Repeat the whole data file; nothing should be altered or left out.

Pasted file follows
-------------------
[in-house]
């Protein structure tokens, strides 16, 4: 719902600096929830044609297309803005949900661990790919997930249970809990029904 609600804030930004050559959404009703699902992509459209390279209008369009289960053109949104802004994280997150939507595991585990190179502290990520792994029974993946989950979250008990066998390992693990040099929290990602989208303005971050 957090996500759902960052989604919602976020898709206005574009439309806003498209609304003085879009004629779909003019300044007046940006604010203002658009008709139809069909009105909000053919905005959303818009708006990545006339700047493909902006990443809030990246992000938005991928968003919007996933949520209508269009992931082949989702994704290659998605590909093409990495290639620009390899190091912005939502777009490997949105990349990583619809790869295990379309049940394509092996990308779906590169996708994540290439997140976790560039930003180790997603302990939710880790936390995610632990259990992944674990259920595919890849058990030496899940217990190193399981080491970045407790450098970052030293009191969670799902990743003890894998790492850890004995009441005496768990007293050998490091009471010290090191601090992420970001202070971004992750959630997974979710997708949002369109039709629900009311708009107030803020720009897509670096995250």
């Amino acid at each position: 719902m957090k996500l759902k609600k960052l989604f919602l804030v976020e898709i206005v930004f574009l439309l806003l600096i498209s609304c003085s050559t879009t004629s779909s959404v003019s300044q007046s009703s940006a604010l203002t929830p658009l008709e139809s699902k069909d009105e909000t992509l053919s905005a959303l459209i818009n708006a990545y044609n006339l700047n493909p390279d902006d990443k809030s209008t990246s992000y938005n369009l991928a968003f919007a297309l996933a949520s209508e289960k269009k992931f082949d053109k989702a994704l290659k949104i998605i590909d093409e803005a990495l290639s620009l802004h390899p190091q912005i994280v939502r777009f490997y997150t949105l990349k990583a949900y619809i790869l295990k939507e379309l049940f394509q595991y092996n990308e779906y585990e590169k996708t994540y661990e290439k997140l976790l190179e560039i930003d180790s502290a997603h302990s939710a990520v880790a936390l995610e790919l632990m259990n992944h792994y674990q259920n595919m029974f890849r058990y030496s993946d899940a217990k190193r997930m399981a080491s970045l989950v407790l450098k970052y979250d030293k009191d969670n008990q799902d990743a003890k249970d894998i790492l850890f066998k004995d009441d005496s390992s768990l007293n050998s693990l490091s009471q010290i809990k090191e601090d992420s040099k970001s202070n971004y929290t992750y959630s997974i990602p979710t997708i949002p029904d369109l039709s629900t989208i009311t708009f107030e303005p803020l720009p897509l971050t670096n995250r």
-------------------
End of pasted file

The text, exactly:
[in-house]
């Protein structure tokens, strides 16, 4: 719902600096929830044609297309803005949900661990790919997930249970809990029904 609600804030930004050559959404009703699902992509459209390279209008369009289960053109949104802004994280997150939507595991585990190179502290990520792994029974993946989950979250008990066998390992693990040099929290990602989208303005971050 957090996500759902960052989604919602976020898709206005574009439309806003498209609304003085879009004629779909003019300044007046940006604010203002658009008709139809069909009105909000053919905005959303818009708006990545006339700047493909902006990443809030990246992000938005991928968003919007996933949520209508269009992931082949989702994704290659998605590909093409990495290639620009390899190091912005939502777009490997949105990349990583619809790869295990379309049940394509092996990308779906590169996708994540290439997140976790560039930003180790997603302990939710880790936390995610632990259990992944674990259920595919890849058990030496899940217990190193399981080491970045407790450098970052030293009191969670799902990743003890894998790492850890004995009441005496768990007293050998490091009471010290090191601090992420970001202070971004992750959630997974979710997708949002369109039709629900009311708009107030803020720009897509670096995250």
């Amino acid at each position: 719902m957090k996500l759902k609600k960052l989604f919602l804030v976020e898709i206005v930004f574009l439309l806003l600096i498209s609304c003085s050559t879009t004629s779909s959404v003019s300044q007046s009703s940006a604010l203002t929830p658009l008709e139809s699902k069909d009105e909000t992509l053919s905005a959303l459209i818009n708006a990545y044609n006339l700047n493909p390279d902006d990443k809030s209008t990246s992000y938005n369009l991928a968003f919007a297309l996933a949520s209508e289960k269009k992931f082949d053109k989702a994704l290659k949104i998605i590909d093409e803005a990495l290639s620009l802004h390899p190091q912005i994280v939502r777009f490997y997150t949105l990349k990583a949900y619809i790869l295990k939507e379309l049940f394509q595991y092996n990308e779906y585990e590169k996708t994540y661990e290439k997140l976790l190179e560039i930003d180790s502290a997603h302990s939710a990520v880790a936390l995610e790919l632990m259990n992944h792994y674990q259920n595919m029974f890849r058990y030496s993946d899940a217990k190193r997930m399981a080491s970045l989950v407790l450098k970052y979250d030293k009191d969670n008990q799902d990743a003890k249970d894998i790492l850890f066998k004995d009441d005496s390992s768990l007293n050998s693990l490091s009471q010290i809990k090191e601090d992420s040099k970001s202070n971004y929290t992750y959630s997974i990602p979710t997708i949002p029904d369109l039709s629900t989208i009311t708009f107030e303005p803020l720009p897509l971050t670096n995250r």